• Leadership for Educators: Academy for Driving Economic Revitalization in Science LEADERS is a partnership of the The University of Toledo, Toledo Public Schools, Toledo Catholic Schools, and Monroe County Schools. Funded by the National Science Foundation Grant # 0927996 Exploring the effectiveness and utilization of teacher leader support and resources through social network analysis
  • Project Goal To improve science education by making it relevant to students through the incorporation of Project- Based Science (PBS) that is linked to the renewable energies industry and its environmental impacts. Leadership for Educators: Academy for Driving Economic Revitalization in Science (LEADERS) is a mathematics and science partnership grant funded by the National Science Foundation. Funded by the National Science Foundation Grant # 0927996 LEADERS is a partnership of the The University of Toledo, Toledo Public Schools, Toledo Catholic Schools, and Monroe County Schools.
  • Student learning is focused on the creation of a product that stems from a complex driving question. LEADERS is a partnership of the The University of Toledo, Toledo Public Schools, Toledo Catholic Schools, and Monroe County Schools. Funded by the National Science Foundation Grant # 0927996 Project-Based Science
  • Project Overview Funded by the National Science Foundation Grant # 0927996 LEADERS is a partnership of the The University of Toledo, Toledo Public Schools, Toledo Catholic Schools, and Monroe County Schools.
  • Stage 2: Collaborate & Implement Leadership of Others Stage 3: Advocate & Systematize Leadership in the Extended Community Stage 1: Know & Model Leadership of Self Funded by the National Science Foundation Grant # 0927996 (Adapted from the PRIME Leadership Framework; NCSM, 2008) LEADERS is a partnership of the The University of Toledo, Toledo Public Schools, Toledo Catholic Schools, and Monroe County Schools. PRIME Leadership Framework
  • (Adapted from Loucks-Horsley, et al, 2003) Funded by the National Science Foundation Grant # 0927996 LEADERS is a partnership of the The University of Toledo, Toledo Public Schools, Toledo Catholic Schools, and Monroe County Schools. Framework for Transforming Teachers into LEADERS
  • Funded by the National Science Foundation Grant # 0927996 (Bransford, Brown, & Cocking, 2000) LEADERS is a partnership of the The University of Toledo, Toledo Public Schools, Toledo Catholic Schools, and Monroe County Schools. How People Learn Framework Community
  • Teacher Leaders’ Profiles • Science Teacher Self Efficacy Instrument (STEBI, Riggs & Enochs, 1990 ) • Science Teacher Ideological Preference Scale (STIPS, Jones & Hearty, 1978) • Horizon Inside the Classroom Observation Protocol for Science (Horizon Research, Inc., 2003) • Personal Interviews • Observations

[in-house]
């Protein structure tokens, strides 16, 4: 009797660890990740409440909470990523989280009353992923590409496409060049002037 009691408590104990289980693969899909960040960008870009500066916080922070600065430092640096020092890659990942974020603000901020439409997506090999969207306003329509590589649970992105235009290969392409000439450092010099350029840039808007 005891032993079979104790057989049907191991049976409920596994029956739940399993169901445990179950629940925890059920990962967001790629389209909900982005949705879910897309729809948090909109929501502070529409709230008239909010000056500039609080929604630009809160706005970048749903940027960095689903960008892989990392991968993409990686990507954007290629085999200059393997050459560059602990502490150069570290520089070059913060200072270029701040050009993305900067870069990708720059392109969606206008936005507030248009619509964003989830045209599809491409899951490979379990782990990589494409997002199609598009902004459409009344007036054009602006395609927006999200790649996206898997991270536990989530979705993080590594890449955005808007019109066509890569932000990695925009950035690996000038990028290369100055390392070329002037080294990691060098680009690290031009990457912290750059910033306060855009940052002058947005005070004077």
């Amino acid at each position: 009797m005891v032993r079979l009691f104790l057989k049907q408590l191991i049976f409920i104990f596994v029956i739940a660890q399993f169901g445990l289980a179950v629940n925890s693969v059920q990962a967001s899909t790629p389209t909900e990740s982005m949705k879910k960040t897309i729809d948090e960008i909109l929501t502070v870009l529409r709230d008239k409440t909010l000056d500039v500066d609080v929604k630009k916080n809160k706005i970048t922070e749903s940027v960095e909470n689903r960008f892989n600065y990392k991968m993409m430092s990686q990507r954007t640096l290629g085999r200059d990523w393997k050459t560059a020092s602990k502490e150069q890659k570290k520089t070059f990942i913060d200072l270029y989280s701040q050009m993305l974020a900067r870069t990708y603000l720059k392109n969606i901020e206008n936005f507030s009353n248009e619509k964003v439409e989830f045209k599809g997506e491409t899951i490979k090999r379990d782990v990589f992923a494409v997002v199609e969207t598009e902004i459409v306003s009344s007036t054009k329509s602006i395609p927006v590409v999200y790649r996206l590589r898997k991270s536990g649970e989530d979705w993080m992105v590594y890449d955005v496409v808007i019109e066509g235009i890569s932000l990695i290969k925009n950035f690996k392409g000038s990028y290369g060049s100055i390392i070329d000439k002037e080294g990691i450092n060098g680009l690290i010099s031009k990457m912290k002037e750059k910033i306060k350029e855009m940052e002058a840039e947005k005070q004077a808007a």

• Funded by the National Science Foundation Grant # 0927996 LEADERS is a partnership of the The University of Toledo, Toledo Public Schools, Toledo Catholic Schools, and Monroe County Schools.
  • Social Network Analysis
  • Supports Science teachers at your school School principal Science teachers in your district Other district principals Graduate students in science/engineering Graduate students in education University scientists/engineers University science education faculty Local professional scientists Community resources like science museum LEADERS Network Coach LEADERS support staff
  • Findings
  • Findings
  • Findings
  • Findings
  • Findings
  • Interpretation & Follow Up
  • Next Steps SURVEY Revise survey to include social capital variables Expand survey to include all partners to examine reciprocal relationships Create an “expected network” sociogram for comparison PROJECT Bring partners together to develop a mapping of resources and ways in which partners might work together
  • • How can MSPs determine whether their teacher leader preparation and support model is effective? • What is the relationship between teacher leader use of the MSP supports and resources and effective STEM teaching? • What types of supports do teacher leaders use most and least frequently? • How can identification of teacher leader supports linked with effective STEM teaching outcomes inform the MSP program improvement? Funded by the National Science Foundation Grant # 0927996 LEADERS is a partnership of the The University of Toledo, Toledo Public Schools, Toledo Catholic Schools, and Monroe County Schools. Questions for Dialogue: